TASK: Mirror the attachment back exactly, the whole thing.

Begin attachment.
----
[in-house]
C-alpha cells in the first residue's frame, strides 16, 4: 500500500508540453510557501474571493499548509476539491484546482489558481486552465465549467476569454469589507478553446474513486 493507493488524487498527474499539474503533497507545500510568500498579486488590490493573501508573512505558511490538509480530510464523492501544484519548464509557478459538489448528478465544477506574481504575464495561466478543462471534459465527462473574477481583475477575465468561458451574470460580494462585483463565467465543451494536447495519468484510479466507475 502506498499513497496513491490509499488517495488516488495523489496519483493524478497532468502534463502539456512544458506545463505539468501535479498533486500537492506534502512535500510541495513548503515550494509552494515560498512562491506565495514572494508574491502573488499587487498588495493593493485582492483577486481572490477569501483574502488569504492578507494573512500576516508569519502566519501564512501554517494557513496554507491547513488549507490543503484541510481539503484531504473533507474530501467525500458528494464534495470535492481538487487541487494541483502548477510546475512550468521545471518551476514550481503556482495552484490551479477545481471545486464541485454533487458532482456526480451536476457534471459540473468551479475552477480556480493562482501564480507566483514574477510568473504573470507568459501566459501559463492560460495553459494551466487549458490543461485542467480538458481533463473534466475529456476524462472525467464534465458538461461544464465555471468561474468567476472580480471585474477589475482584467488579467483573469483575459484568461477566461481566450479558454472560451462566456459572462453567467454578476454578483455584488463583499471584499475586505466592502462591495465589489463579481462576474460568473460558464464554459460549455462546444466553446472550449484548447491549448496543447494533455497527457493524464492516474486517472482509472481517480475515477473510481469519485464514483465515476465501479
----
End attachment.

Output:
[in-house]
C-alpha cells in the first residue's frame, strides 16, 4: 500500500508540453510557501474571493499548509476539491484546482489558481486552465465549467476569454469589507478553446474513486 493507493488524487498527474499539474503533497507545500510568500498579486488590490493573501508573512505558511490538509480530510464523492501544484519548464509557478459538489448528478465544477506574481504575464495561466478543462471534459465527462473574477481583475477575465468561458451574470460580494462585483463565467465543451494536447495519468484510479466507475 502506498499513497496513491490509499488517495488516488495523489496519483493524478497532468502534463502539456512544458506545463505539468501535479498533486500537492506534502512535500510541495513548503515550494509552494515560498512562491506565495514572494508574491502573488499587487498588495493593493485582492483577486481572490477569501483574502488569504492578507494573512500576516508569519502566519501564512501554517494557513496554507491547513488549507490543503484541510481539503484531504473533507474530501467525500458528494464534495470535492481538487487541487494541483502548477510546475512550468521545471518551476514550481503556482495552484490551479477545481471545486464541485454533487458532482456526480451536476457534471459540473468551479475552477480556480493562482501564480507566483514574477510568473504573470507568459501566459501559463492560460495553459494551466487549458490543461485542467480538458481533463473534466475529456476524462472525467464534465458538461461544464465555471468561474468567476472580480471585474477589475482584467488579467483573469483575459484568461477566461481566450479558454472560451462566456459572462453567467454578476454578483455584488463583499471584499475586505466592502462591495465589489463579481462576474460568473460558464464554459460549455462546444466553446472550449484548447491549448496543447494533455497527457493524464492516474486517472482509472481517480475515477473510481469519485464514483465515476465501479